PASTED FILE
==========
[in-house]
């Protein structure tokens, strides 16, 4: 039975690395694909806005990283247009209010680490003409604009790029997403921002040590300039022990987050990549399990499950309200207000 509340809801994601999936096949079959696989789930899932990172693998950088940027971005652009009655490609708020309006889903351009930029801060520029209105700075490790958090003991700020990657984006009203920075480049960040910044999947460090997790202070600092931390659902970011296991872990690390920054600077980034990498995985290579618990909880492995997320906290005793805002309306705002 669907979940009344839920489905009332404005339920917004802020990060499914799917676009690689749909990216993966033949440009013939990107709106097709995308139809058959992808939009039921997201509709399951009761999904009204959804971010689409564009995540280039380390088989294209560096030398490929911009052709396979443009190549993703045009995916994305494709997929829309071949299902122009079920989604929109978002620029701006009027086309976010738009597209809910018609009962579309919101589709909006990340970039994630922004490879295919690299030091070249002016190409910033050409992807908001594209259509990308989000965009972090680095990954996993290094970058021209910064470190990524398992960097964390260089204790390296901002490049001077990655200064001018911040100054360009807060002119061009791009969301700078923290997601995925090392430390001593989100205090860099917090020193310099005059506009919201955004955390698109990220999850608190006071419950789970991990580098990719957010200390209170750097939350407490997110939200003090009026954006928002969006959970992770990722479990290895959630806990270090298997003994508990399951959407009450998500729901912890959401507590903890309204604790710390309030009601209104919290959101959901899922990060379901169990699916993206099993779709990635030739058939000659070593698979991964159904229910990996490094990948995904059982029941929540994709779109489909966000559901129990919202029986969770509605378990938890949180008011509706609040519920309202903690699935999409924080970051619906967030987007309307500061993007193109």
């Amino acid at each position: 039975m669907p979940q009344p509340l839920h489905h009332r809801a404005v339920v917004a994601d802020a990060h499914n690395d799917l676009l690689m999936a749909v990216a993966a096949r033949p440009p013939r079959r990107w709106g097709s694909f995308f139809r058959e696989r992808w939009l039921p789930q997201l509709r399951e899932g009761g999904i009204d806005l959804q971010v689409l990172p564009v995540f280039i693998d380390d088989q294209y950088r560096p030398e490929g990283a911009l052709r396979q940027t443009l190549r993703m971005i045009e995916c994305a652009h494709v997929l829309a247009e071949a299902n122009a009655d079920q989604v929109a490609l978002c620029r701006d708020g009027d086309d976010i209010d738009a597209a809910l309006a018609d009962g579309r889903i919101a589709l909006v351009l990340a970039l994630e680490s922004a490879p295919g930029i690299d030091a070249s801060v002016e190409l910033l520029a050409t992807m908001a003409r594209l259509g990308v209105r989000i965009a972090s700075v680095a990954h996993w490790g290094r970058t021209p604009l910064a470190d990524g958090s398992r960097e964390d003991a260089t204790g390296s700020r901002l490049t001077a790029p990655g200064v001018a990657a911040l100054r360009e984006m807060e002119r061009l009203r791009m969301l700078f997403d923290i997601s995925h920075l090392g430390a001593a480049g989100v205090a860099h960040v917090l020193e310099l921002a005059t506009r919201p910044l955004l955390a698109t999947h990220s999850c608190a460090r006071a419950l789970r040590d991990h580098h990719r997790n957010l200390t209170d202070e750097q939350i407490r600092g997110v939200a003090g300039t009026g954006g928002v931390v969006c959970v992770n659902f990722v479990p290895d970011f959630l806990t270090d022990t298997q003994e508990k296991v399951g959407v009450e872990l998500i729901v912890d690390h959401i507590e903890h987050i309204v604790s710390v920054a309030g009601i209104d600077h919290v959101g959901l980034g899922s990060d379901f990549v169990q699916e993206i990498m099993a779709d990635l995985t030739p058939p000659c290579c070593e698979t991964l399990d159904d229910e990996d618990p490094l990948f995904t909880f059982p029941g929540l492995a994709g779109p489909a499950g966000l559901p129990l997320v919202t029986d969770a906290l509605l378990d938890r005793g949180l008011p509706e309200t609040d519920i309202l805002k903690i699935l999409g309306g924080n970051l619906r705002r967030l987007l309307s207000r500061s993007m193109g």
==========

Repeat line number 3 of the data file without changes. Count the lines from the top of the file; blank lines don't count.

């Amino acid at each position: 039975m669907p979940q009344p509340l839920h489905h009332r809801a404005v339920v917004a994601d802020a990060h499914n690395d799917l676009l690689m999936a749909v990216a993966a096949r033949p440009p013939r079959r990107w709106g097709s694909f995308f139809r058959e696989r992808w939009l039921p789930q997201l509709r399951e899932g009761g999904i009204d806005l959804q971010v689409l990172p564009v995540f280039i693998d380390d088989q294209y950088r560096p030398e490929g990283a911009l052709r396979q940027t443009l190549r993703m971005i045009e995916c994305a652009h494709v997929l829309a247009e071949a299902n122009a009655d079920q989604v929109a490609l978002c620029r701006d708020g009027d086309d976010i209010d738009a597209a809910l309006a018609d009962g579309r889903i919101a589709l909006v351009l990340a970039l994630e680490s922004a490879p295919g930029i690299d030091a070249s801060v002016e190409l910033l520029a050409t992807m908001a003409r594209l259509g990308v209105r989000i965009a972090s700075v680095a990954h996993w490790g290094r970058t021209p604009l910064a470190d990524g958090s398992r960097e964390d003991a260089t204790g390296s700020r901002l490049t001077a790029p990655g200064v001018a990657a911040l100054r360009e984006m807060e002119r061009l009203r791009m969301l700078f997403d923290i997601s995925h920075l090392g430390a001593a480049g989100v205090a860099h960040v917090l020193e310099l921002a005059t506009r919201p910044l955004l955390a698109t999947h990220s999850c608190a460090r006071a419950l789970r040590d991990h580098h990719r997790n957010l200390t209170d202070e750097q939350i407490r600092g997110v939200a003090g300039t009026g954006g928002v931390v969006c959970v992770n659902f990722v479990p290895d970011f959630l806990t270090d022990t298997q003994e508990k296991v399951g959407v009450e872990l998500i729901v912890d690390h959401i507590e903890h987050i309204v604790s710390v920054a309030g009601i209104d600077h919290v959101g959901l980034g899922s990060d379901f990549v169990q699916e993206i990498m099993a779709d990635l995985t030739p058939p000659c290579c070593e698979t991964l399990d159904d229910e990996d618990p490094l990948f995904t909880f059982p029941g929540l492995a994709g779109p489909a499950g966000l559901p129990l997320v919202t029986d969770a906290l509605l378990d938890r005793g949180l008011p509706e309200t609040d519920i309202l805002k903690i699935l999409g309306g924080n970051l619906r705002r967030l987007l309307s207000r500061s993007m193109g």